Shadow Stick Investigation (Primary Connections Idea):
1. To investigate what happens to the length and direction of shadows during the day.
2. To determine when shadows are at their longest and shortest.
1. Form a relatively large ball of plasticine or bluetac.
2. Stick the plasticine or bluetac in the centre of an A3 piece of paper.
3. Stand a stick in the middle of the plasticine or bluetac so that it stands upright.
4. You are going to place your paper with the stick facing upright in the plasticine in the sun and record the shadows that the stick produces throughout the day. How are you going to record your observations? Will you require any further equipment? Record your thoughts in your Science journal and draw and label a diagram of how you will set up your experiment.
5. What do you predict will happen? Will the shadows produced by the stick change or remain constant (the same)? Why do you think this? Do you have any evidence to support your claim? Record your thoughts in your Science journal.
6. Conduct your experiment.
Results: (options)
1. You may like to record your results in the form of a table and then draw a graph to represent your data.
2. You may like to create a graph online using Create a Graph .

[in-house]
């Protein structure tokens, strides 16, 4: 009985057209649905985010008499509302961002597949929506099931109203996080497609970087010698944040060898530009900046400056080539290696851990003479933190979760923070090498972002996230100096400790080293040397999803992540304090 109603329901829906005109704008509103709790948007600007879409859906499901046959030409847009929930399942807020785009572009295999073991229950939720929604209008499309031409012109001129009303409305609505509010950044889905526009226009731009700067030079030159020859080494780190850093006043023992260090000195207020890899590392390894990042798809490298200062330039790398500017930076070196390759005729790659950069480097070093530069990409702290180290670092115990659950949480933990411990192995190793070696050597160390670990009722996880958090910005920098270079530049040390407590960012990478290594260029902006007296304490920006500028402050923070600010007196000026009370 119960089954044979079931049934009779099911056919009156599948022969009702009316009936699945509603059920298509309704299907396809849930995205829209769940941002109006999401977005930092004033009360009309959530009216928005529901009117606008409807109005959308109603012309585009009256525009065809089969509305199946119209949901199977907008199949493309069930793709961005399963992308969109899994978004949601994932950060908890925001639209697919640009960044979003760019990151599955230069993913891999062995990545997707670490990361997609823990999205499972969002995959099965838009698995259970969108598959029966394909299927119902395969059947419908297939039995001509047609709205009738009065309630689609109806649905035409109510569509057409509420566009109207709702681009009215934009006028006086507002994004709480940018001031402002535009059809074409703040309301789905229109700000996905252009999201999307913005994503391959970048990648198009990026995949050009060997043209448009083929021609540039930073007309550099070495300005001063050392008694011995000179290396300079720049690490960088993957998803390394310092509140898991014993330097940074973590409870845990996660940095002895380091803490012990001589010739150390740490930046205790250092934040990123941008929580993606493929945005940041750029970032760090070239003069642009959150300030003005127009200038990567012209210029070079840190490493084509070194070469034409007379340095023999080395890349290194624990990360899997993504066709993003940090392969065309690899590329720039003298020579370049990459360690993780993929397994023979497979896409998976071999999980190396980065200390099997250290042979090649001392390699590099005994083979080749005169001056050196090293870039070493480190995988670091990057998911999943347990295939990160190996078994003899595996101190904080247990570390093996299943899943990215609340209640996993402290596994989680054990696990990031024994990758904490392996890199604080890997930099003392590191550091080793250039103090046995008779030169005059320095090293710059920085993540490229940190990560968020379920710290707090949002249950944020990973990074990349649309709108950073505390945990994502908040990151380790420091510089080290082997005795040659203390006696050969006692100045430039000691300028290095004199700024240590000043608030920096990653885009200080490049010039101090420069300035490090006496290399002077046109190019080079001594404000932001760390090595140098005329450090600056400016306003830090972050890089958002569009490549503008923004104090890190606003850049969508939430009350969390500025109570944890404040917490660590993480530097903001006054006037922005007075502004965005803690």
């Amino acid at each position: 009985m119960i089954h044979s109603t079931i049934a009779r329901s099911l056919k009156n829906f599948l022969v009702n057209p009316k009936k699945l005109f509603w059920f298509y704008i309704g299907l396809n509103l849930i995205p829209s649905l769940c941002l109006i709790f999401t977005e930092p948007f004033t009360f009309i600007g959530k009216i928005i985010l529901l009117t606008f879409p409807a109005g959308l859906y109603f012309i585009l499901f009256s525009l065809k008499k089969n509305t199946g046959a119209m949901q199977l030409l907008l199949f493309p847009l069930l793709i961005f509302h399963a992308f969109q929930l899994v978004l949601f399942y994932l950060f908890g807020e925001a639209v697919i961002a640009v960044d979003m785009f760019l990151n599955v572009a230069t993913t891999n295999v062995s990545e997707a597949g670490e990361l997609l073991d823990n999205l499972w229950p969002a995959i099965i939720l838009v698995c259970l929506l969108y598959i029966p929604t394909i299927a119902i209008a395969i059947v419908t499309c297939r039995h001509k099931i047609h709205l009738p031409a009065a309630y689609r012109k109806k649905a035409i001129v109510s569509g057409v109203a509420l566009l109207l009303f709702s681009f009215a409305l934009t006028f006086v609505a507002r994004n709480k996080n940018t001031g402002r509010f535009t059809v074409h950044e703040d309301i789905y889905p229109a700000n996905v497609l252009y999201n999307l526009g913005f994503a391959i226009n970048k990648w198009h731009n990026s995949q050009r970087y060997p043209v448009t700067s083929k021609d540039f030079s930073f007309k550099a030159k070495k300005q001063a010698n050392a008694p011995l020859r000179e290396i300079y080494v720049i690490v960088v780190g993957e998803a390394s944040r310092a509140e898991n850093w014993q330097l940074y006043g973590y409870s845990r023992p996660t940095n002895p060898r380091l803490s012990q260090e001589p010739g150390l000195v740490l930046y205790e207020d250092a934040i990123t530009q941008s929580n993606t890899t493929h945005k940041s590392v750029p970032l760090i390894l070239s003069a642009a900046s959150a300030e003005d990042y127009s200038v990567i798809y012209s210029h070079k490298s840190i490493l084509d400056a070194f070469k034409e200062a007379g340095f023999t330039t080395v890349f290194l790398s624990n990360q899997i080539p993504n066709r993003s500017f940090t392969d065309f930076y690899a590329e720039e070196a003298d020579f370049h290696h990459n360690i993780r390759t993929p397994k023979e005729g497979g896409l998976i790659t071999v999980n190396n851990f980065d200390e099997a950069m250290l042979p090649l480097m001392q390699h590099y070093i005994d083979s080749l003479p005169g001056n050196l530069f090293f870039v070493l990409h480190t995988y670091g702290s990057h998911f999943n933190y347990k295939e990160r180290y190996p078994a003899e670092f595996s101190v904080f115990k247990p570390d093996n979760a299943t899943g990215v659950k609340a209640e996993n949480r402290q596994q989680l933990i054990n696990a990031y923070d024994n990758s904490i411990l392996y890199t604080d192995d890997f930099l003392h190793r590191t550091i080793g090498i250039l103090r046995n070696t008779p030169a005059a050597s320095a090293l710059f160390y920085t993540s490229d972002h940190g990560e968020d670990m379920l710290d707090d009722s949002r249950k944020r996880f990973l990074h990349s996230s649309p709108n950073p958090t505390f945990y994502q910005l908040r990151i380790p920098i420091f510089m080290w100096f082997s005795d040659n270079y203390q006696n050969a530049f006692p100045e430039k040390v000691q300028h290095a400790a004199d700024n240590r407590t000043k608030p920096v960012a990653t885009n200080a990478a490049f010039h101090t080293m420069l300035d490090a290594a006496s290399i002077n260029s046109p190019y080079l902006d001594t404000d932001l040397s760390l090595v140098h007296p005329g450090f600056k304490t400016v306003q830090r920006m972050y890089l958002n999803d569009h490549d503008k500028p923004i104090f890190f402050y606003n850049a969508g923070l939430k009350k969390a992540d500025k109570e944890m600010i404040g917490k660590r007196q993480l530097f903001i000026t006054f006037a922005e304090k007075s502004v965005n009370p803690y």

3. Alternatively, if you have SMART Notebook software your teacher may like to view the creating a graph video tutorial so you can create graphs using your smartboard.
Explaining Results and Evaluating the Investigation:
You will need to purchase Primary Connections Spinning in Space and view Resource sheet 2 to access this content.

Cross Curriculum Ideas:
Sundials were used by many cultures to help the people know what time it was. When the Sun was directly overhead and the shadows of people and objects were at their shortest, it was said to be noon. As technology advanced, clocks and watches took the place of sundials.

- Learn how sundials work
- How to build a sundial

For teachers: Summative Assessment of Process skills
- Carry out an experiment
- Record results and observations
- Make a claim and evidence statement
- Apply knowledge to a new situation